Plastic Machining - Applications, considerations and different plastics for machining .

Vijay Prabhu

Vijay Prabhu

27th February 2021 · 5 min read

A detailed blog on plastic machining, when you should choose it over injection molding, its applications, considerations and different plastics for machining.

Plastic Machining - Applications, considerations and different plastics for machining .

Plastic Machining

Plastics are quite unique materials in that it has a decent toughness but extremely low stiffness (On relative terms). This characteristic makes plastics difficult to machine and it is really uncharacteristic to machine plastics. They melt too soon, their thermal coefficient of strength is too low, they have very low stiffness and at times too soft. Even different plastics feel different when machining. Despite all these things, machining plastics makes a lot of sense in a lot of different places.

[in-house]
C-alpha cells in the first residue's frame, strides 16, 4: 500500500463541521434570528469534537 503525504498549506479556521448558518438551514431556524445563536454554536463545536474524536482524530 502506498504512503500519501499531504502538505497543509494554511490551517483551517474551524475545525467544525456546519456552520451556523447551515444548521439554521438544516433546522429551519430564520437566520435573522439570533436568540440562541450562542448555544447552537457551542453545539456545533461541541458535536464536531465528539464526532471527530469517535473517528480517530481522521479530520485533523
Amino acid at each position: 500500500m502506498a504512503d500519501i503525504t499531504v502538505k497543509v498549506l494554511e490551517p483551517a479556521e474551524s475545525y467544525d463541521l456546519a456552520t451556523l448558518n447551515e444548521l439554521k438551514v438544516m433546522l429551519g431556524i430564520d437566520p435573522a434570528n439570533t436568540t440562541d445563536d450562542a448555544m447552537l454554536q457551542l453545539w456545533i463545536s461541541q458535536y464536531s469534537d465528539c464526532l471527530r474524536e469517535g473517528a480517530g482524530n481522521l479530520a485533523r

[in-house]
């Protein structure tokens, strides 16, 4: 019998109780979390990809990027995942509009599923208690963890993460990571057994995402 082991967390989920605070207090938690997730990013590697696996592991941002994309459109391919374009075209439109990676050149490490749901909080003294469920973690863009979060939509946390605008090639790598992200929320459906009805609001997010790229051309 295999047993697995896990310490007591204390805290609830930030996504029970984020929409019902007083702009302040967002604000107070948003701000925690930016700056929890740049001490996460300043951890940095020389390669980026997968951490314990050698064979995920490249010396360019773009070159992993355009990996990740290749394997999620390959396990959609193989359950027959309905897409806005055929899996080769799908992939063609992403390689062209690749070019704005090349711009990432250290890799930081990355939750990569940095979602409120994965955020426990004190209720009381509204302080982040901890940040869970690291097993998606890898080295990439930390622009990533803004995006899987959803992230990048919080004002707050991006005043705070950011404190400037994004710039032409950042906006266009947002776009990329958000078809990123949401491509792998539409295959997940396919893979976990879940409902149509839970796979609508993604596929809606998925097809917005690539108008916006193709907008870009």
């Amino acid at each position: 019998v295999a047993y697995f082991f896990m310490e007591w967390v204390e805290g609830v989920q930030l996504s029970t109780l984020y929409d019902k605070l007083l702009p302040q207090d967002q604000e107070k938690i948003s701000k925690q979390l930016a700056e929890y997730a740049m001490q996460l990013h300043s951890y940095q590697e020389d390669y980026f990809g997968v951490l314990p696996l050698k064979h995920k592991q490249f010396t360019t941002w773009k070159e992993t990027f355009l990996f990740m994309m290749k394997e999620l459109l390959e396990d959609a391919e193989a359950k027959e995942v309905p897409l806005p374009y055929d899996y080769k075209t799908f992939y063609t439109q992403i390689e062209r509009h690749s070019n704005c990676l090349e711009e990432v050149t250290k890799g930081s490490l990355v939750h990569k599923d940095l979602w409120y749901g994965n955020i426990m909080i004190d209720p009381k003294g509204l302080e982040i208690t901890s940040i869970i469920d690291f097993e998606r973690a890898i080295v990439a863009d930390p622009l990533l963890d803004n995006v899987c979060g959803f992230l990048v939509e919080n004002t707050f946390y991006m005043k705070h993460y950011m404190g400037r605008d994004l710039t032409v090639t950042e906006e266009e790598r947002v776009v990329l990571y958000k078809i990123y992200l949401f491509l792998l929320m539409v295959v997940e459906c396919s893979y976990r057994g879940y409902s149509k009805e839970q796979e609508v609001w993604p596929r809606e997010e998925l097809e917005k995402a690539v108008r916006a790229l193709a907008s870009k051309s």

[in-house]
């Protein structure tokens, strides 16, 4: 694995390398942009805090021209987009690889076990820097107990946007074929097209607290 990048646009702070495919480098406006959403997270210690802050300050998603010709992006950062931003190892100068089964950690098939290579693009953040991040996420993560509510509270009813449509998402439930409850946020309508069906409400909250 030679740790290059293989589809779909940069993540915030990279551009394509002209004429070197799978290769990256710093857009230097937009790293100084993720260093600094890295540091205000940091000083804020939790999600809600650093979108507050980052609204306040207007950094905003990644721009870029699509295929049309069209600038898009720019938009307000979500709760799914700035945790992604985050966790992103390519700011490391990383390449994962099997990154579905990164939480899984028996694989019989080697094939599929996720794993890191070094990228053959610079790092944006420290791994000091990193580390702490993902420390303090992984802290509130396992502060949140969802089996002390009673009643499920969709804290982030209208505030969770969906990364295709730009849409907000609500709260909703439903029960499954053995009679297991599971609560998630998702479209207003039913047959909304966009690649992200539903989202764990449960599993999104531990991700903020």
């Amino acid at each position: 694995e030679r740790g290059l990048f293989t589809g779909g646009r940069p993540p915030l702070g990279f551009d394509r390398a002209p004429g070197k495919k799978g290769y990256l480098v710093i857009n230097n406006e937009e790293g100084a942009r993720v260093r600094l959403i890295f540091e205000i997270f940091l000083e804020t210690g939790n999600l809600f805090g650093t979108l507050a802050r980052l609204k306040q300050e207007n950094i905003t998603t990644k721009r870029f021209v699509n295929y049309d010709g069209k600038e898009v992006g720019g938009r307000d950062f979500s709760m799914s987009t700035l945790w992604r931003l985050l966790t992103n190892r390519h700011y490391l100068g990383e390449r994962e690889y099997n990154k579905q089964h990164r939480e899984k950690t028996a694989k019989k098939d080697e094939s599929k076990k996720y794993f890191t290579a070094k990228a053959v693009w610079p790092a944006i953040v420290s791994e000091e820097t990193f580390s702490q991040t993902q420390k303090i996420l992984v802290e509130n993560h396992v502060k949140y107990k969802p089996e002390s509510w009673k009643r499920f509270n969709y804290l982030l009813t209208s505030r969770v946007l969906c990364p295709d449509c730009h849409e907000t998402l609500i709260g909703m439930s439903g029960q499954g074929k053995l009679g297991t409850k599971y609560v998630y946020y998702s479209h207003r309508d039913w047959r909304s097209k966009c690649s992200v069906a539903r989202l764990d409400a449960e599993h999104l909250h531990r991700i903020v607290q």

Why plastic machining?

When we need a plastic prototype, we usually go for 3D printing. When we need to produce plastic parts at scale, we go for Injection moulding. But we need to produce medium-sized parts in a limited production run, machining plastics makes a lot of economic sense. Injection moulding involves precise machining of Dies and jigs, so it makes no economic sense make fifty parts in Injection moulding. At the same time, 3D printing being adding layer after layer to produce a part, is just too slow to make fifty parts. Plastic machining makes the most sense. Machining plastics is also a perk when you need to produce detailed features in our part (Like precise holes, undercuts, etc). Machining plastics also can help us make parts with tolerances better than a 3D printed part. The mechanical properties of a machined plastic part are also much better than a 3D printed part even when using the same material. This is as a result of the way 3D printing works (Creating a part slowly layer after layer) and its strength is limited to a single axis.